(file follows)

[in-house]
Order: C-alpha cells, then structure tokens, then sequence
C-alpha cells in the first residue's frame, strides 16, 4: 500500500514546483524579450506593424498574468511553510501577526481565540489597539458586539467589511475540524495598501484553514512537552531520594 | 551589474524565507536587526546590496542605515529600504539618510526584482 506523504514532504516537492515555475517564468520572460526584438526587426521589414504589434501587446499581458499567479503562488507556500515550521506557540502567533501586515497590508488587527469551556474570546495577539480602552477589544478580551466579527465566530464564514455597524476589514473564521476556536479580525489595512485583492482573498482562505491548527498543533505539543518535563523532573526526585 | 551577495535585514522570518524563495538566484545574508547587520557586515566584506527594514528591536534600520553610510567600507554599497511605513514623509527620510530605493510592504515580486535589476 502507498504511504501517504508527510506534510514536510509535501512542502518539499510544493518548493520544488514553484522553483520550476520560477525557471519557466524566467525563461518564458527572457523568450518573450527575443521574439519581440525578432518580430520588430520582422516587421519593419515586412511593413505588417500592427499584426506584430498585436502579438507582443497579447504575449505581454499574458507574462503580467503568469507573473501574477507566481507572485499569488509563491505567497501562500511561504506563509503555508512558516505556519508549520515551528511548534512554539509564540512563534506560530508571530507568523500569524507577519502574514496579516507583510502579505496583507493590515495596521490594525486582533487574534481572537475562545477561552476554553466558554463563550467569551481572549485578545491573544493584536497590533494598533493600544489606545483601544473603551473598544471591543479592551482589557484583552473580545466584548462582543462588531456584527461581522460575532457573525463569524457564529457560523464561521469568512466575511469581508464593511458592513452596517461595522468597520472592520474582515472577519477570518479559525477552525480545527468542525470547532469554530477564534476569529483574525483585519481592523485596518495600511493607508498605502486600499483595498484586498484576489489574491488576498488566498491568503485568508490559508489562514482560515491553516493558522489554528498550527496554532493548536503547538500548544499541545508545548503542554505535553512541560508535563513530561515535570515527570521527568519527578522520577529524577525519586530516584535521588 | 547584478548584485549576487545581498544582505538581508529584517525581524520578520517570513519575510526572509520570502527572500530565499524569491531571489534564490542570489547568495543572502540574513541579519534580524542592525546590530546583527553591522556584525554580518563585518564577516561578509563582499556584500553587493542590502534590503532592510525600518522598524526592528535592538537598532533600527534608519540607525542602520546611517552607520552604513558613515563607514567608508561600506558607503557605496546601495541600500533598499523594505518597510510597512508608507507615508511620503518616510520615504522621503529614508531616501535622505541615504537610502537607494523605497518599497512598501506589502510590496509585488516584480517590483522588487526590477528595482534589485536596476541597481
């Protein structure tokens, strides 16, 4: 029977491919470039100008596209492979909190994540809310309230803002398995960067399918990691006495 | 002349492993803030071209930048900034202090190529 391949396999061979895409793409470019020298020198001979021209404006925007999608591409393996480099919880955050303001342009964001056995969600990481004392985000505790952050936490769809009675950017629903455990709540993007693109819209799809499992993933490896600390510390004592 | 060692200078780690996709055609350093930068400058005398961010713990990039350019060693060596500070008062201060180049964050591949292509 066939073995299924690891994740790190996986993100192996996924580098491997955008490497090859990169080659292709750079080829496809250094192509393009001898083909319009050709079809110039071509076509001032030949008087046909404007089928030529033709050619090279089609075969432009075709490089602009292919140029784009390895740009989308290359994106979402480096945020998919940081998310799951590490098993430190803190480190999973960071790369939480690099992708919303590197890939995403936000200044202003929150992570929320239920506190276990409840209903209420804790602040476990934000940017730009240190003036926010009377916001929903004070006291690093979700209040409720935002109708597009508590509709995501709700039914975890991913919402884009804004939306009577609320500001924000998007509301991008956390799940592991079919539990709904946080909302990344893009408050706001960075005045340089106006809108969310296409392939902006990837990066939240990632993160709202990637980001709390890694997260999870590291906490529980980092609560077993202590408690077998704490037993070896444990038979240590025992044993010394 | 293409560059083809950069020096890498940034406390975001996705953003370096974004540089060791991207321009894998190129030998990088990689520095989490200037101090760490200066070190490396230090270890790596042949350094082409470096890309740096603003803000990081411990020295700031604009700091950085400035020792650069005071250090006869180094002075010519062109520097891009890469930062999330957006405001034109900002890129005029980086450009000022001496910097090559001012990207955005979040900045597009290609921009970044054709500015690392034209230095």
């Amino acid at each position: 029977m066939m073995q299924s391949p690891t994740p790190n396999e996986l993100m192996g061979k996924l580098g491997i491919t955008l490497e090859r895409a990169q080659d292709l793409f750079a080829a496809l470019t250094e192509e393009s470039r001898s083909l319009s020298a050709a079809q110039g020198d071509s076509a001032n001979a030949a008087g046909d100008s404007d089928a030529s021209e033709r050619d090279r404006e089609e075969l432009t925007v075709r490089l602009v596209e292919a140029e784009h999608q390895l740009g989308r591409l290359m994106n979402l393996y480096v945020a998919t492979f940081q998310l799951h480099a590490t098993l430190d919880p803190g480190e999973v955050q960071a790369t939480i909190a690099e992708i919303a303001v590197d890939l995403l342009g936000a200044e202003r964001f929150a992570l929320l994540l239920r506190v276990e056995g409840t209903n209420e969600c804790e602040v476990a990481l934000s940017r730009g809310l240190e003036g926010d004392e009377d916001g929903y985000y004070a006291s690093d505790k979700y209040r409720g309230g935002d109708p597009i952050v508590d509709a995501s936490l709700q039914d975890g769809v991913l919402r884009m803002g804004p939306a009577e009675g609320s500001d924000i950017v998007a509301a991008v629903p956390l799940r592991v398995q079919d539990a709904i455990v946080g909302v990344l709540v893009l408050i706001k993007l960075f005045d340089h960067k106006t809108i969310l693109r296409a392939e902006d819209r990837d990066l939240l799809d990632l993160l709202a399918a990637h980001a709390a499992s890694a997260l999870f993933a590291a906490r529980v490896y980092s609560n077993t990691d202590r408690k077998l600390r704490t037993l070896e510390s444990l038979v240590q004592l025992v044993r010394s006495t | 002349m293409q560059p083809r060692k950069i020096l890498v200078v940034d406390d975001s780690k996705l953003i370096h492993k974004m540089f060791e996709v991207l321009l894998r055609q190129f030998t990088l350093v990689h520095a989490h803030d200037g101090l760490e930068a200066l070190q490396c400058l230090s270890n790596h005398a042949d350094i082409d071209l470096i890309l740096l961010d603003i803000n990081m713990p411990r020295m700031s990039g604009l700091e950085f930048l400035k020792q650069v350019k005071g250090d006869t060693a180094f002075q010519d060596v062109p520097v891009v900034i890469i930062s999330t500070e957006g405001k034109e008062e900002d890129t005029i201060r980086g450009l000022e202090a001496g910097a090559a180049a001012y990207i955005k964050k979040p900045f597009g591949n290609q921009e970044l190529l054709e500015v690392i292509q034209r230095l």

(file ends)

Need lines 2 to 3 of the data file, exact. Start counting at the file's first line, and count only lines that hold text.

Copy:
Order: C-alpha cells, then structure tokens, then sequence
C-alpha cells in the first residue's frame, strides 16, 4: 500500500514546483524579450506593424498574468511553510501577526481565540489597539458586539467589511475540524495598501484553514512537552531520594 | 551589474524565507536587526546590496542605515529600504539618510526584482 506523504514532504516537492515555475517564468520572460526584438526587426521589414504589434501587446499581458499567479503562488507556500515550521506557540502567533501586515497590508488587527469551556474570546495577539480602552477589544478580551466579527465566530464564514455597524476589514473564521476556536479580525489595512485583492482573498482562505491548527498543533505539543518535563523532573526526585 | 551577495535585514522570518524563495538566484545574508547587520557586515566584506527594514528591536534600520553610510567600507554599497511605513514623509527620510530605493510592504515580486535589476 502507498504511504501517504508527510506534510514536510509535501512542502518539499510544493518548493520544488514553484522553483520550476520560477525557471519557466524566467525563461518564458527572457523568450518573450527575443521574439519581440525578432518580430520588430520582422516587421519593419515586412511593413505588417500592427499584426506584430498585436502579438507582443497579447504575449505581454499574458507574462503580467503568469507573473501574477507566481507572485499569488509563491505567497501562500511561504506563509503555508512558516505556519508549520515551528511548534512554539509564540512563534506560530508571530507568523500569524507577519502574514496579516507583510502579505496583507493590515495596521490594525486582533487574534481572537475562545477561552476554553466558554463563550467569551481572549485578545491573544493584536497590533494598533493600544489606545483601544473603551473598544471591543479592551482589557484583552473580545466584548462582543462588531456584527461581522460575532457573525463569524457564529457560523464561521469568512466575511469581508464593511458592513452596517461595522468597520472592520474582515472577519477570518479559525477552525480545527468542525470547532469554530477564534476569529483574525483585519481592523485596518495600511493607508498605502486600499483595498484586498484576489489574491488576498488566498491568503485568508490559508489562514482560515491553516493558522489554528498550527496554532493548536503547538500548544499541545508545548503542554505535553512541560508535563513530561515535570515527570521527568519527578522520577529524577525519586530516584535521588 | 547584478548584485549576487545581498544582505538581508529584517525581524520578520517570513519575510526572509520570502527572500530565499524569491531571489534564490542570489547568495543572502540574513541579519534580524542592525546590530546583527553591522556584525554580518563585518564577516561578509563582499556584500553587493542590502534590503532592510525600518522598524526592528535592538537598532533600527534608519540607525542602520546611517552607520552604513558613515563607514567608508561600506558607503557605496546601495541600500533598499523594505518597510510597512508608507507615508511620503518616510520615504522621503529614508531616501535622505541615504537610502537607494523605497518599497512598501506589502510590496509585488516584480517590483522588487526590477528595482534589485536596476541597481